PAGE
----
Moving Site to a PC Soon

Sadly, I will need to mirror my blog to a boring old desktop PC at some point in the next week in order to be able to use my Raspberry Pi 400 for RISC OS-related testing. The Pi 400 has been more than adequate and 100% reliable in its service.

At the same time, it feels silly not to be using the keyboard and video output abilities of the Pi 400, which is what I bought it for, and to use with RISC OS in particular. The real expert-level challenge for kernel hackers is to get SMP working in order to use all 4 cores. I don’t care that it’s 32-bit, but only using 1 core is silly.

I posted a progress report on the RISC OS Open forum about the SMB client (with a B, not a P) that I’ve been furiously working on. The last puzzle piece to fall into place for me as far as the adaptation layer was the discovery of “RTSupport” real-time threads. I’ve already committed most of the OS-specific header file patches to get the bulk of it to compile with the Norcroft (Acorn) C compiler and build system. There’s a “make”-like program called “amu”. I’ll spare you the details. I’ve seen much worse. So much worse.

Every time I see “Resources/UK” in the directory tree, I’m reminded that RISC OS is one of two OS’s that I’ve worked with that defaults to UK English, rather than US. The other OS is Symbian, originally EPOC32, for the ARM-based Psion organizers. Symbian is so much worse than anything you’d ever imagine. It’s the most bizarre flavor of very early C++, using an early version of GCC, and just generally being strange and unforgiving, at least circa 2004.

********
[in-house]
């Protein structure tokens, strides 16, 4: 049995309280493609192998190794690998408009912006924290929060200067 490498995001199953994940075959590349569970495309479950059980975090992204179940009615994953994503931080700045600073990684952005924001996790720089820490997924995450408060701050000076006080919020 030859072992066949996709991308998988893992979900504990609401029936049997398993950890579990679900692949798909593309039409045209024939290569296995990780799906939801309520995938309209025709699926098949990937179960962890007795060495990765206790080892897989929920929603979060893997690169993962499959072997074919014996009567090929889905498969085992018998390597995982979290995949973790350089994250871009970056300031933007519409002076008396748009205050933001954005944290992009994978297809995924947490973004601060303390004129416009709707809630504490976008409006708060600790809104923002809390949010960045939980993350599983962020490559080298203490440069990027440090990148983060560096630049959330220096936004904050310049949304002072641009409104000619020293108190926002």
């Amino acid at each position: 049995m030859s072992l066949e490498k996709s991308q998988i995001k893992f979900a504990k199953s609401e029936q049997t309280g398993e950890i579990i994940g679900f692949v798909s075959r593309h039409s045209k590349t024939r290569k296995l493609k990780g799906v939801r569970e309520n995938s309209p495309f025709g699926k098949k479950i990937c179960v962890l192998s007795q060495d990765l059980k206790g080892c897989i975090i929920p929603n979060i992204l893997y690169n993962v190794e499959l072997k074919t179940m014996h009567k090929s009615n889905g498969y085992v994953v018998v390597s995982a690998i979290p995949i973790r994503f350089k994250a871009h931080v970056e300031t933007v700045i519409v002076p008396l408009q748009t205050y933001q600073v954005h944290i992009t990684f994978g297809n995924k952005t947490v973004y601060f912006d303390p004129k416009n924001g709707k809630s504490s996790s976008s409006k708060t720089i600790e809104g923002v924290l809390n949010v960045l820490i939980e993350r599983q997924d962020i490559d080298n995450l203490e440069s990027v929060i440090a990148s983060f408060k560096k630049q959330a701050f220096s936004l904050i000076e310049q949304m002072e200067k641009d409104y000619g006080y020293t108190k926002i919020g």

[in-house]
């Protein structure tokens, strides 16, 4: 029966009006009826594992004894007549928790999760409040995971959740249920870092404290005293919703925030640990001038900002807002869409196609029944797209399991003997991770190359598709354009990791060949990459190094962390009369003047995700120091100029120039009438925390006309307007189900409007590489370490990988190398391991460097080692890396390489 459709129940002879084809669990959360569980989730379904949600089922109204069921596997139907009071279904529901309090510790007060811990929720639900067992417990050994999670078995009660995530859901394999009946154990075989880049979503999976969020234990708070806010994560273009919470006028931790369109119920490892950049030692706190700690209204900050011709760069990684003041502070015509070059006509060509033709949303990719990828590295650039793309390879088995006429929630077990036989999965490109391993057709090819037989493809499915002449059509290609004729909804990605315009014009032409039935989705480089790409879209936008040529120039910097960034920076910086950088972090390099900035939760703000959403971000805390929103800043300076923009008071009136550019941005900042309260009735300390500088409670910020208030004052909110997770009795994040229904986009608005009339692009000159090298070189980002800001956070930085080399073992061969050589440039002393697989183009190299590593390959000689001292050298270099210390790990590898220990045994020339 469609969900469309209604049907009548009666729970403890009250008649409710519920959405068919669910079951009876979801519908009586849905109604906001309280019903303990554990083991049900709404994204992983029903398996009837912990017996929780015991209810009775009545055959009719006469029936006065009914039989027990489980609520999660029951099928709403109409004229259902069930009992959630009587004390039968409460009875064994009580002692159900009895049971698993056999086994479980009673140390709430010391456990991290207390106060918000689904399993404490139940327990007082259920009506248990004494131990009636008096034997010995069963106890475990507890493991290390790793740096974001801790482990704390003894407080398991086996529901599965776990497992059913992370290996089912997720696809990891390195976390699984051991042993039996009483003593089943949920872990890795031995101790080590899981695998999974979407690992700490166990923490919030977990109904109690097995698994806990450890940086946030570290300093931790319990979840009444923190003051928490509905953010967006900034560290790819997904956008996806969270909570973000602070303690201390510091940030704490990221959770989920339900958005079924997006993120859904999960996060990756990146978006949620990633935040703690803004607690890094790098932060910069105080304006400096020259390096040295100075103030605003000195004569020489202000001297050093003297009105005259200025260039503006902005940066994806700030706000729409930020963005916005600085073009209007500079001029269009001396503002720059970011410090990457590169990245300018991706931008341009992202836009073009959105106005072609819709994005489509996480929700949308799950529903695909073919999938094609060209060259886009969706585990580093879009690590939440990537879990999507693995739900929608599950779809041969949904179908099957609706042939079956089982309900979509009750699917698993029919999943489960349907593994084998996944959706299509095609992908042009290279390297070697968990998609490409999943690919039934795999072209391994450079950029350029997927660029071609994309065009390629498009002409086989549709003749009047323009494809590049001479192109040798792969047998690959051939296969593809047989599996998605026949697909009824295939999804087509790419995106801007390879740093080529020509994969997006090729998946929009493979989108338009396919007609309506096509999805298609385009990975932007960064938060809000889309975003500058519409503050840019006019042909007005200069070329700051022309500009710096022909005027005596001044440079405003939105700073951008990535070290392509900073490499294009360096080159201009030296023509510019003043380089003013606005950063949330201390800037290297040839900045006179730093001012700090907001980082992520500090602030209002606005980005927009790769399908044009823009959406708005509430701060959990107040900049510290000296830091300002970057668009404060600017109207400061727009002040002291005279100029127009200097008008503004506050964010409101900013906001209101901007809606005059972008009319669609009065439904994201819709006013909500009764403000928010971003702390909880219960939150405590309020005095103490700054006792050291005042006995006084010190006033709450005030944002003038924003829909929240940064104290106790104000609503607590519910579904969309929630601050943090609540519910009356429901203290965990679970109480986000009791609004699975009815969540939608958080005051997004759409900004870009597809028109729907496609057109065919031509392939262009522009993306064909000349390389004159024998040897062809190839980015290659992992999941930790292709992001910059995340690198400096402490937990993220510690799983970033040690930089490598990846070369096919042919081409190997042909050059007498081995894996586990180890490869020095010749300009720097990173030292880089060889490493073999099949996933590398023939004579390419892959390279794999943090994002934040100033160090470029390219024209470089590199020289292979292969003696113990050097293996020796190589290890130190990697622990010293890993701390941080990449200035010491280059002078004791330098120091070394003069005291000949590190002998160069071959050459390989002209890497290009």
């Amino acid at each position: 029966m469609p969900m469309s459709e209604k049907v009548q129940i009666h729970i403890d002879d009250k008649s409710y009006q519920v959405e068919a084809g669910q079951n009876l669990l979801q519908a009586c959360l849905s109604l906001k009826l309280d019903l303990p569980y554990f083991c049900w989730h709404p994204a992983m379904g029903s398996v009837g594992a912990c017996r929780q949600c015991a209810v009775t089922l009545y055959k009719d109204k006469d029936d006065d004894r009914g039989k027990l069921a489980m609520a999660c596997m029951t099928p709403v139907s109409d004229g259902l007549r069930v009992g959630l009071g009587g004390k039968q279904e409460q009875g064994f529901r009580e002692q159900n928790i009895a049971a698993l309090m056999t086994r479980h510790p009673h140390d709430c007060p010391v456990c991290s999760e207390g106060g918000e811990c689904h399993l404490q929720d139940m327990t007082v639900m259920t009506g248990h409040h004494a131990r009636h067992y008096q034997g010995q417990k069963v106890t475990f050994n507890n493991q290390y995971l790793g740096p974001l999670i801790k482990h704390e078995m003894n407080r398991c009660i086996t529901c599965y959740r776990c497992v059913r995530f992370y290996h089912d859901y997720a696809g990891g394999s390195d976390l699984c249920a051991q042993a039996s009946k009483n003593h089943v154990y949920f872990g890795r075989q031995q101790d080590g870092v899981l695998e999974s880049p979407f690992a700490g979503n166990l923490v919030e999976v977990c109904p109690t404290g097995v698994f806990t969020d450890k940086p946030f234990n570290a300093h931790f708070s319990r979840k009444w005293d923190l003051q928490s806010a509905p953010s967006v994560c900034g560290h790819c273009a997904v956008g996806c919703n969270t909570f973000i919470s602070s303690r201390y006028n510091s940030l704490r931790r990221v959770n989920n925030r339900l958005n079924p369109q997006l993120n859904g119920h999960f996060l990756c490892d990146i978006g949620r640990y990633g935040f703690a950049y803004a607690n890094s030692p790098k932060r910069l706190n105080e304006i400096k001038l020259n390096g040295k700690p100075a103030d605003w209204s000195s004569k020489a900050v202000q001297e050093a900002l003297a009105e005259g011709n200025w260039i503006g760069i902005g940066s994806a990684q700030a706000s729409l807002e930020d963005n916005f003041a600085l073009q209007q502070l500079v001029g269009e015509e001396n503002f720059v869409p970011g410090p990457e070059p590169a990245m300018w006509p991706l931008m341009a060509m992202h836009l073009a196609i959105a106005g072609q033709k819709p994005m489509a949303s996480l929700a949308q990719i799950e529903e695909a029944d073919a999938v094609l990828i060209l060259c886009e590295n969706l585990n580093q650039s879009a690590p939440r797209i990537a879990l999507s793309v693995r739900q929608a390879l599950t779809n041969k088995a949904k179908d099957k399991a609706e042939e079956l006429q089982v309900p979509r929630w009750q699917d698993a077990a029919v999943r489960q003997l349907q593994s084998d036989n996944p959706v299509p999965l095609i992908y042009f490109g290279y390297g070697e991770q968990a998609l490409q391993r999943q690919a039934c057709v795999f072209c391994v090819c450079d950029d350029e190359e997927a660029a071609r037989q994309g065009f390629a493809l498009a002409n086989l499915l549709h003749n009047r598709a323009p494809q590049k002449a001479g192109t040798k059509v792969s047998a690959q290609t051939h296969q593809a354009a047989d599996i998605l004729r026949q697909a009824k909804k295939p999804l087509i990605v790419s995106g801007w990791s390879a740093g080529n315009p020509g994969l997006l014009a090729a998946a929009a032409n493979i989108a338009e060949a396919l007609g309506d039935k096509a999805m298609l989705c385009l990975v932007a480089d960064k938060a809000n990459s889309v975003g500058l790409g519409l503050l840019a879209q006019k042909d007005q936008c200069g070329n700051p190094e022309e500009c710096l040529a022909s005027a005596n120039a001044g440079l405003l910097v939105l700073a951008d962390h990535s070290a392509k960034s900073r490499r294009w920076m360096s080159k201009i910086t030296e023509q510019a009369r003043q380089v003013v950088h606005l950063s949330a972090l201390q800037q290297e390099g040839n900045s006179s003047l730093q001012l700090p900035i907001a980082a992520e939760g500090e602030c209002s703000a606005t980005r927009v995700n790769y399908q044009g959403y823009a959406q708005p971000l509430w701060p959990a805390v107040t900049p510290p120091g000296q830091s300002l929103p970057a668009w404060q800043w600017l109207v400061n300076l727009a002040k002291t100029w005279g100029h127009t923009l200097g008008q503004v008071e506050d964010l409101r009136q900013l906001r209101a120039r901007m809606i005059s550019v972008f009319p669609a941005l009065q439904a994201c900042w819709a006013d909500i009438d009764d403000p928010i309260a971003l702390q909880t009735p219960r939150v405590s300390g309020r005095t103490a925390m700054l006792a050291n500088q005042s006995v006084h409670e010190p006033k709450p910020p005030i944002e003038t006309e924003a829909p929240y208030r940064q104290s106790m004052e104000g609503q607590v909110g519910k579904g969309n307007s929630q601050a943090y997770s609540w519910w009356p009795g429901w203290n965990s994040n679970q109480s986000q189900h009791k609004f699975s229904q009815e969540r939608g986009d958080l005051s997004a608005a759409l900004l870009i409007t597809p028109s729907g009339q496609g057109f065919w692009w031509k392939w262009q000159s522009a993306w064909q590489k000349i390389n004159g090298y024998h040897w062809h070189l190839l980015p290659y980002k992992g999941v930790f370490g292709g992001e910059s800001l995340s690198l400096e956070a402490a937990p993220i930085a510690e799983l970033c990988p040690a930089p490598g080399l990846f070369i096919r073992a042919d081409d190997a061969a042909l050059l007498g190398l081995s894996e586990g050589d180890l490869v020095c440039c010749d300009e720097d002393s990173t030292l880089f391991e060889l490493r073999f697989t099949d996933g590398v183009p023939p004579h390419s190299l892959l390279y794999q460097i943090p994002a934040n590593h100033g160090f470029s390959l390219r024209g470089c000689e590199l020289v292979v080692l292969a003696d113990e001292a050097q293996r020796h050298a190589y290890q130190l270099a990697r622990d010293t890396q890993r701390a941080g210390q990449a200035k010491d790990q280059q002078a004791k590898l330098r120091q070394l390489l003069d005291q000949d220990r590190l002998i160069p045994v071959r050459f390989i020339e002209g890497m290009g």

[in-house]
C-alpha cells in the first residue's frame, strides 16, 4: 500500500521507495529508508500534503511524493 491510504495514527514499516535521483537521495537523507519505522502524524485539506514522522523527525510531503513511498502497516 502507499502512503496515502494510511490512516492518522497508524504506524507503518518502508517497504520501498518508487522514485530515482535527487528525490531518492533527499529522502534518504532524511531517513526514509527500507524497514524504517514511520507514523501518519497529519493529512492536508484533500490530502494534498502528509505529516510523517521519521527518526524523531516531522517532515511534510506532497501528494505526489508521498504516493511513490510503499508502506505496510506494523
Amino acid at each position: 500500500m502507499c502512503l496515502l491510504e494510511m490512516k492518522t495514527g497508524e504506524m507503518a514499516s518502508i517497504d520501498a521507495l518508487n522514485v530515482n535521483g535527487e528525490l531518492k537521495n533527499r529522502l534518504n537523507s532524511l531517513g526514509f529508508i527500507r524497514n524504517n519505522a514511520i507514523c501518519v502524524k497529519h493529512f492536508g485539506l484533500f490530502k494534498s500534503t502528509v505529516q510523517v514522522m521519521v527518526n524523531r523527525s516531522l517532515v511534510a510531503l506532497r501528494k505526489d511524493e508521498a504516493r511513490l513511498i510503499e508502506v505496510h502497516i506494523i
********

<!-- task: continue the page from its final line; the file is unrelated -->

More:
RISC OS, despite dating from 1989 (or 1987 if you count the early “Arthur” 1.0 version), has aged much better. In some ways it has aged better than UNIX, although at the cost of portability. It’s very much tied to the 32-bit ARM CPU, instruction set, and quirks. People in the RISC OS community have been bemoaning the writing on the wall about ARM releasing new cores without the 32-bit compatibility mode, and that time is finally at hand. The reason I’m not worried for the future is that ARM are going to keep licensing all the cores that do support 32-bit mode for decades to come, I’d imagine. Why wouldn’t they?






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